The RQ-2 Pioneer family of unmanned aerial vehicles (UAVs) was one of the first combat UAVs deployed by the U.S. military. It started as an artillery tool on surface naval warships, and eventually it was used entirely for aerial observation of land battlefields.
While not as flashy or powerful as the new generation of unmanned aerial vehicles (UAVs), the Pioneer is exactly that, a groundbreaking flying vehicle that underpins the entire line of drones currently in service with the U.S. military.
The design of the RQ-2 yielded an aircraft-like aerodynamic fuselage with a single-saxophone 2-stroke, 2-cylinder, 26-horsepower gasoline piston engine in the front and rear. The wings are mounted high in the rear of the fuselage, have straight sides, and are supported by struts below.
The twin booms extend aft and are connected by a horizontal plane to two vertical fins, which round out the fins. The landing gear is statically deployed.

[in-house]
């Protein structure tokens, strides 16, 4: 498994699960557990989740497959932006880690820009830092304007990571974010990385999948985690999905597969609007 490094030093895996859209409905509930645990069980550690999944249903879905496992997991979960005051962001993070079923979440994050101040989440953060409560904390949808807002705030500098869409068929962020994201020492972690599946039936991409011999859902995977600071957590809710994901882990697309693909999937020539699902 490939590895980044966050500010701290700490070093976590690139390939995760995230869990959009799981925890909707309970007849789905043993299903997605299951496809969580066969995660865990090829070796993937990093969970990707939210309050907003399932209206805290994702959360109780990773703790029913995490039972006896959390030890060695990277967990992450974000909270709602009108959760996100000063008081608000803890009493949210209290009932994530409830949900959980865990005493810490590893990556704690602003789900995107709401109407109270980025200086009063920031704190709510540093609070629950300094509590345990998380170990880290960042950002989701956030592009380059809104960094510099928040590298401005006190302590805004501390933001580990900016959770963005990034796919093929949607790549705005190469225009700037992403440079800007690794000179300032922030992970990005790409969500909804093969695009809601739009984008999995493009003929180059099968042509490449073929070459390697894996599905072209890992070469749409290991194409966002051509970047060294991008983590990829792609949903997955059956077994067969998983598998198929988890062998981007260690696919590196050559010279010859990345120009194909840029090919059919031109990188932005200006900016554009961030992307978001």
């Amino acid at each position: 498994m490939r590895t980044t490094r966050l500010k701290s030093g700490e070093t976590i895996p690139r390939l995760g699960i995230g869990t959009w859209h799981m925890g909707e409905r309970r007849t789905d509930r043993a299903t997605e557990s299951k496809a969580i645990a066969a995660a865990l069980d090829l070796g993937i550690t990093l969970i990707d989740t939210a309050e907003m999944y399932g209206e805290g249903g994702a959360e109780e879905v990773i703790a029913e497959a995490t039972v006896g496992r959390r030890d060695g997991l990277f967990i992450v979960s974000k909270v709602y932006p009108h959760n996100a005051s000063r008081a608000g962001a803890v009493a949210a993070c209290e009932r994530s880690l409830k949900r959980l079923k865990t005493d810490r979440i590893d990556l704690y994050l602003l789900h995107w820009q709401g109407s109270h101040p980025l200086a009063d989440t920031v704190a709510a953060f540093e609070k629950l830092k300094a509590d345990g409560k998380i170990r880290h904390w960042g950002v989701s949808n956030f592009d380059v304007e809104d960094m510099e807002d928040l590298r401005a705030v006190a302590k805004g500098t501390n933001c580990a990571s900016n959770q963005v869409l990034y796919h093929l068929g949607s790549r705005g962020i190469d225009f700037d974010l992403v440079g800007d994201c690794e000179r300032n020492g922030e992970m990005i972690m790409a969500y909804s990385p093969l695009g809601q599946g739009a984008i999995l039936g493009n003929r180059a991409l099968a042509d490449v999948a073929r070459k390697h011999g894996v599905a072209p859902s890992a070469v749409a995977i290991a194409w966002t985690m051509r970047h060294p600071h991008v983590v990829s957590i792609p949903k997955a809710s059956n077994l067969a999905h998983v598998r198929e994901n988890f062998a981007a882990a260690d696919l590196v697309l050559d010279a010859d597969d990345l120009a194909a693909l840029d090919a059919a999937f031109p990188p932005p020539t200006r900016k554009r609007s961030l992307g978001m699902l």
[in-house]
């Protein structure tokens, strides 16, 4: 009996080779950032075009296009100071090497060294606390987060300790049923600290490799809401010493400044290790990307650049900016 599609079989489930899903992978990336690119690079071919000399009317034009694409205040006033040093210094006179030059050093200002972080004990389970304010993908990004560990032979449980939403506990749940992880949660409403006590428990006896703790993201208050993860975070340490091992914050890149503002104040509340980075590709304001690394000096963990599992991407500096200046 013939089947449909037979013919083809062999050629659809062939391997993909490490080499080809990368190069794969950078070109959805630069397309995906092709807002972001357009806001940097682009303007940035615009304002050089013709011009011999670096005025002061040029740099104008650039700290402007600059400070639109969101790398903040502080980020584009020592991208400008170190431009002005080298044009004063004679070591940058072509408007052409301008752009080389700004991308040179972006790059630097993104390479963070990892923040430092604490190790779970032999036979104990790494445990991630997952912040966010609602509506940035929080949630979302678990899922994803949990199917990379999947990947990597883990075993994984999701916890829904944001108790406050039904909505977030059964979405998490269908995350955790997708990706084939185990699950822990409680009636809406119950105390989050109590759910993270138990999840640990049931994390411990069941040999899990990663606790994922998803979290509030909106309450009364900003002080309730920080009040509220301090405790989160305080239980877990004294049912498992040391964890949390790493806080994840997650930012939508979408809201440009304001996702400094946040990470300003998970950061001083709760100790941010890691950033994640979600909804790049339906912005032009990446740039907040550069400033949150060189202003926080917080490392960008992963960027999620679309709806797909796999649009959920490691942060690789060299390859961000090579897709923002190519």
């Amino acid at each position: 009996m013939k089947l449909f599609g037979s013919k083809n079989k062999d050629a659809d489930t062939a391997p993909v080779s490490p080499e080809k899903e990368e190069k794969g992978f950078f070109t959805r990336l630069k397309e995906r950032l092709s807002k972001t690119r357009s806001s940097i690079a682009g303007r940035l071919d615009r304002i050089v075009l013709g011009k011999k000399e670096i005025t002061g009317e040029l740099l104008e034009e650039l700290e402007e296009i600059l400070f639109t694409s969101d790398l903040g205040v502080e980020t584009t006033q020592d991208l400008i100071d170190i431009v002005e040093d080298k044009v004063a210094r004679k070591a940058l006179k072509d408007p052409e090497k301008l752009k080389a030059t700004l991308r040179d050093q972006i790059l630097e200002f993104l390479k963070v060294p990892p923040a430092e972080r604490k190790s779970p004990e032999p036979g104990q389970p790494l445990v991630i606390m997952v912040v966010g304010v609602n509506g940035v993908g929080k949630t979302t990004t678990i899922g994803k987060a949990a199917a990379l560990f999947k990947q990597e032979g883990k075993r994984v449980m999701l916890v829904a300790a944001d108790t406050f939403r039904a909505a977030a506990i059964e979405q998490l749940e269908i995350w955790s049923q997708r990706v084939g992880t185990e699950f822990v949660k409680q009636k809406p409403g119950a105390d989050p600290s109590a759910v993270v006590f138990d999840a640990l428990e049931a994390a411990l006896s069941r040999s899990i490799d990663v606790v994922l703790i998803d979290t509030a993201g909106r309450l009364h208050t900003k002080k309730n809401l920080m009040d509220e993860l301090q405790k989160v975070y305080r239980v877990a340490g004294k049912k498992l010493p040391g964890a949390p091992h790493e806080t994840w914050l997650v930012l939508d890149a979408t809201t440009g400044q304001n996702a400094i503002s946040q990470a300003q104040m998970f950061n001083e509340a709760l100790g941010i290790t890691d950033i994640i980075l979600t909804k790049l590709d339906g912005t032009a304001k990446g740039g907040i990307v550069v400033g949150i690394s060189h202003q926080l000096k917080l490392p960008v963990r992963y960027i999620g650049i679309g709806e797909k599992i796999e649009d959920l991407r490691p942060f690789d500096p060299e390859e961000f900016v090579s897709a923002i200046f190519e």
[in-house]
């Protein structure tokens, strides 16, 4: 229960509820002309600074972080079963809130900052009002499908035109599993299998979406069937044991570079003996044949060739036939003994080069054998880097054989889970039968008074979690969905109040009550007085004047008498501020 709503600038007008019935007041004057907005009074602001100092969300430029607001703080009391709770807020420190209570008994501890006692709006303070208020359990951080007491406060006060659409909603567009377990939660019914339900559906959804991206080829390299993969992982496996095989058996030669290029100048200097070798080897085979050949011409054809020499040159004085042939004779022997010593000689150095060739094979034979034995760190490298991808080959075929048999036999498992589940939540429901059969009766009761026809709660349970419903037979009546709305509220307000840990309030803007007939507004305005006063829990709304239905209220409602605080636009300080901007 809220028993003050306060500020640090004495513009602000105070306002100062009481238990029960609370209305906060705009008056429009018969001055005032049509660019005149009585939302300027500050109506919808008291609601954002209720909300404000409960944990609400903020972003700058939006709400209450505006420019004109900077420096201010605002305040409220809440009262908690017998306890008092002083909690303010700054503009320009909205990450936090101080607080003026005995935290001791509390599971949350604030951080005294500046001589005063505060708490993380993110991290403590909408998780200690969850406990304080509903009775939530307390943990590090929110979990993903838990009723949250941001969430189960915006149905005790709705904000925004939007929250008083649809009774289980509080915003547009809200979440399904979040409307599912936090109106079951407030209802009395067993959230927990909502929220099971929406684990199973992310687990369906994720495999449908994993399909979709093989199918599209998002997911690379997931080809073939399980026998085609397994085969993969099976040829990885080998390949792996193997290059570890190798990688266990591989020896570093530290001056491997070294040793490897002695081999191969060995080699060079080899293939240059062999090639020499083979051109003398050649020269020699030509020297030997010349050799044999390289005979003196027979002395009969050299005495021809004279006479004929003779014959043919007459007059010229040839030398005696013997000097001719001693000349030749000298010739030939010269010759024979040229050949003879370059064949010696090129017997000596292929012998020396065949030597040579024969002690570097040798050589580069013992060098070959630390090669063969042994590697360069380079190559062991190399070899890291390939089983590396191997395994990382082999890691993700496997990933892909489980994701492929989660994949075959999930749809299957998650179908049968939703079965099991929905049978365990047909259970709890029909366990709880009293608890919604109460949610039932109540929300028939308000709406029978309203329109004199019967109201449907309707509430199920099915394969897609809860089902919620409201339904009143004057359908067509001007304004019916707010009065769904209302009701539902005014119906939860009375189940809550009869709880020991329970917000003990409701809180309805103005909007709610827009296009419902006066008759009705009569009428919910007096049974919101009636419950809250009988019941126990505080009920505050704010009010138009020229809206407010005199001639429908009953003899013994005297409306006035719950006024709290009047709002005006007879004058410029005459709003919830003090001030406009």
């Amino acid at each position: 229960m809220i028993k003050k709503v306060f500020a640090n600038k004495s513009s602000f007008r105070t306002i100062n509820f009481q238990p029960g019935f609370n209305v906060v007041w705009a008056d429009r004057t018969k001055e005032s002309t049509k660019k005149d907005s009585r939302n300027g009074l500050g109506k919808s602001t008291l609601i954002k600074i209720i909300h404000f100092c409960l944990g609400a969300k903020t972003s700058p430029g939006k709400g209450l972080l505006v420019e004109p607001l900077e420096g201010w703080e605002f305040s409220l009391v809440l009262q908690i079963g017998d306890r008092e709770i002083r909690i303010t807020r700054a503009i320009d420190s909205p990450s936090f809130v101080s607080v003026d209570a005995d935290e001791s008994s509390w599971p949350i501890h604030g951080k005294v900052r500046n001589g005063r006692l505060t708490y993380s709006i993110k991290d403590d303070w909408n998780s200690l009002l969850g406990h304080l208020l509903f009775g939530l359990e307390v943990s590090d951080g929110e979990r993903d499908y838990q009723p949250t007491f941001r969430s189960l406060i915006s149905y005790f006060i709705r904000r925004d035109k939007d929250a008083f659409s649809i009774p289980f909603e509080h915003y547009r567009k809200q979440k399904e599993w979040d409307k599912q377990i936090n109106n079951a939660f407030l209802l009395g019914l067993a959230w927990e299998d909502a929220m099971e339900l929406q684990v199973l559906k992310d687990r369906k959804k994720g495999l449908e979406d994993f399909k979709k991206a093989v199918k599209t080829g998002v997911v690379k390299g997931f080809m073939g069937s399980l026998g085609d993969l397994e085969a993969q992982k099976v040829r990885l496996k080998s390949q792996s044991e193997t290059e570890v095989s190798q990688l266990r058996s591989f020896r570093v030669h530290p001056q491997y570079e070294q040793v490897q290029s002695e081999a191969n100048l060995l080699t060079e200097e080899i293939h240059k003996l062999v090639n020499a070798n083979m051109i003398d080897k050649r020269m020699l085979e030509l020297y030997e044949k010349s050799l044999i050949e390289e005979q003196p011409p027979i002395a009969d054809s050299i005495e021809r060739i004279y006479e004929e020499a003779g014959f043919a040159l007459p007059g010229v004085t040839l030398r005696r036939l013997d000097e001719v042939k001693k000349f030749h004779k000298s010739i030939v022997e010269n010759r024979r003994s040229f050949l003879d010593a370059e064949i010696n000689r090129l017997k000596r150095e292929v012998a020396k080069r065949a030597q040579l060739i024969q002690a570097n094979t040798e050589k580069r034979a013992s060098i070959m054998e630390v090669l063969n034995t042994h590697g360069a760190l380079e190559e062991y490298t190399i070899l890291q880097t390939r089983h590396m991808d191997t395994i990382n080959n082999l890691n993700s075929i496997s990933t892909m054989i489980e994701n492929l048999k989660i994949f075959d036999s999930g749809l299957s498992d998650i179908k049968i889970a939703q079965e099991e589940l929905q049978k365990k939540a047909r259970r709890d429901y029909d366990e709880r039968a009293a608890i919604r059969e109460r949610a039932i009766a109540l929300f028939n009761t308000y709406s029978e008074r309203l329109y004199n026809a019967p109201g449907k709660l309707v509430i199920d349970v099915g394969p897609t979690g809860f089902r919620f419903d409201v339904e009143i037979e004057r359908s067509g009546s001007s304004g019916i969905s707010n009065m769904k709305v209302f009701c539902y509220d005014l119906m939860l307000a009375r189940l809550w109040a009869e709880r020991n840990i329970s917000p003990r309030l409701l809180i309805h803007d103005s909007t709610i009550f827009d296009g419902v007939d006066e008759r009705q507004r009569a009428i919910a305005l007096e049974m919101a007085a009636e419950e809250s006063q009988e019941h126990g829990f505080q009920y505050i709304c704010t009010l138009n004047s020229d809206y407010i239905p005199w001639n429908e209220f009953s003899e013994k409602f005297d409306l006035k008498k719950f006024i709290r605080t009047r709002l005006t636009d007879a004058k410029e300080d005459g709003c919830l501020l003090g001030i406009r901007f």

Pioneer evolved from a joint agreement between Israel Aircraft Industries (IAI) and AAI Corporation. Designed from the outset to perform a variety of unarmed battlefield surveillance and reconnaissance missions, the system can be launched from land (by catapult or airstrip) or sea (by catapult or missile support) and returned to the ship by net or arresting hook . Flight time varies with total payload weight, but can reach several hours. The advantage of the Pioneer system is its ability to relay real-time information via analog video over a line-of-sight (LOS) data link.
The RQ-2 Pioneer system served with the combat branches of the U.S. Army, Navy, and Navy during the 1991 Gulf War, Somalia, Bosnia, Kosovo, and Iraq. It is also used by forces sponsored by Israel and Singapore.
- Reconnaissance (RECCE)
13. 12 feet (4 m)
17.06 ft (5.2 m)
3. 28 feet (1 m)
124 mph (200 km/h; 108 knots)
15,092 ft (4,600 m; 2.86 mi)
115 miles (185 km; 100 nautical miles)
RQ-2 - Base Series Name